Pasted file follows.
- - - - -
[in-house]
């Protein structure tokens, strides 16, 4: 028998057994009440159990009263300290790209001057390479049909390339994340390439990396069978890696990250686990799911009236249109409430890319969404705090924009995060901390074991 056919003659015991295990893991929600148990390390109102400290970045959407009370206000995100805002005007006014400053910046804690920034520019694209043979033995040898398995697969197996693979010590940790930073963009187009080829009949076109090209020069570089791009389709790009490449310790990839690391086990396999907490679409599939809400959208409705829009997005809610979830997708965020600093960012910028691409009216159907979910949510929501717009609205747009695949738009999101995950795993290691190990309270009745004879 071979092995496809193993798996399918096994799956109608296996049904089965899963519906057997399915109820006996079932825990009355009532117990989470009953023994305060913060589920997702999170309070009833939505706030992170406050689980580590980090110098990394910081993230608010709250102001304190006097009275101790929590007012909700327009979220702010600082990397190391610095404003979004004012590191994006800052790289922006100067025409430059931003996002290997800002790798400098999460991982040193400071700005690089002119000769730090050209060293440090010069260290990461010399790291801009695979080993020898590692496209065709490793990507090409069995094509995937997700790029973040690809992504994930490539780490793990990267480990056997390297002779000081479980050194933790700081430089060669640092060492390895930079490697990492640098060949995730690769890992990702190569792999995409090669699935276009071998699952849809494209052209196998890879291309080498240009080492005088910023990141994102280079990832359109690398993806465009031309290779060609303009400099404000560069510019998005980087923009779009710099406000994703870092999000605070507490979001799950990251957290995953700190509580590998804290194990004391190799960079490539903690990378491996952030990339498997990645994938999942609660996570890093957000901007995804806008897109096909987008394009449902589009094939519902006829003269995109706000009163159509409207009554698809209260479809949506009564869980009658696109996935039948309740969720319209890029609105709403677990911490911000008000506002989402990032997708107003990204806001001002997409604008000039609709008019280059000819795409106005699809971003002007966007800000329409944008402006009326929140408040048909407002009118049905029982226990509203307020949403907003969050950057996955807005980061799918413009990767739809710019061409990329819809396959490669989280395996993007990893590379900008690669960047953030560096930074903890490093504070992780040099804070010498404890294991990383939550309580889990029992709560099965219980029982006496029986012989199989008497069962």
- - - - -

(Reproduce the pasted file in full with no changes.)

[in-house]
């Protein structure tokens, strides 16, 4: 028998057994009440159990009263300290790209001057390479049909390339994340390439990396069978890696990250686990799911009236249109409430890319969404705090924009995060901390074991 056919003659015991295990893991929600148990390390109102400290970045959407009370206000995100805002005007006014400053910046804690920034520019694209043979033995040898398995697969197996693979010590940790930073963009187009080829009949076109090209020069570089791009389709790009490449310790990839690391086990396999907490679409599939809400959208409705829009997005809610979830997708965020600093960012910028691409009216159907979910949510929501717009609205747009695949738009999101995950795993290691190990309270009745004879 071979092995496809193993798996399918096994799956109608296996049904089965899963519906057997399915109820006996079932825990009355009532117990989470009953023994305060913060589920997702999170309070009833939505706030992170406050689980580590980090110098990394910081993230608010709250102001304190006097009275101790929590007012909700327009979220702010600082990397190391610095404003979004004012590191994006800052790289922006100067025409430059931003996002290997800002790798400098999460991982040193400071700005690089002119000769730090050209060293440090010069260290990461010399790291801009695979080993020898590692496209065709490793990507090409069995094509995937997700790029973040690809992504994930490539780490793990990267480990056997390297002779000081479980050194933790700081430089060669640092060492390895930079490697990492640098060949995730690769890992990702190569792999995409090669699935276009071998699952849809494209052209196998890879291309080498240009080492005088910023990141994102280079990832359109690398993806465009031309290779060609303009400099404000560069510019998005980087923009779009710099406000994703870092999000605070507490979001799950990251957290995953700190509580590998804290194990004391190799960079490539903690990378491996952030990339498997990645994938999942609660996570890093957000901007995804806008897109096909987008394009449902589009094939519902006829003269995109706000009163159509409207009554698809209260479809949506009564869980009658696109996935039948309740969720319209890029609105709403677990911490911000008000506002989402990032997708107003990204806001001002997409604008000039609709008019280059000819795409106005699809971003002007966007800000329409944008402006009326929140408040048909407002009118049905029982226990509203307020949403907003969050950057996955807005980061799918413009990767739809710019061409990329819809396959490669989280395996993007990893590379900008690669960047953030560096930074903890490093504070992780040099804070010498404890294991990383939550309580889990029992709560099965219980029982006496029986012989199989008497069962």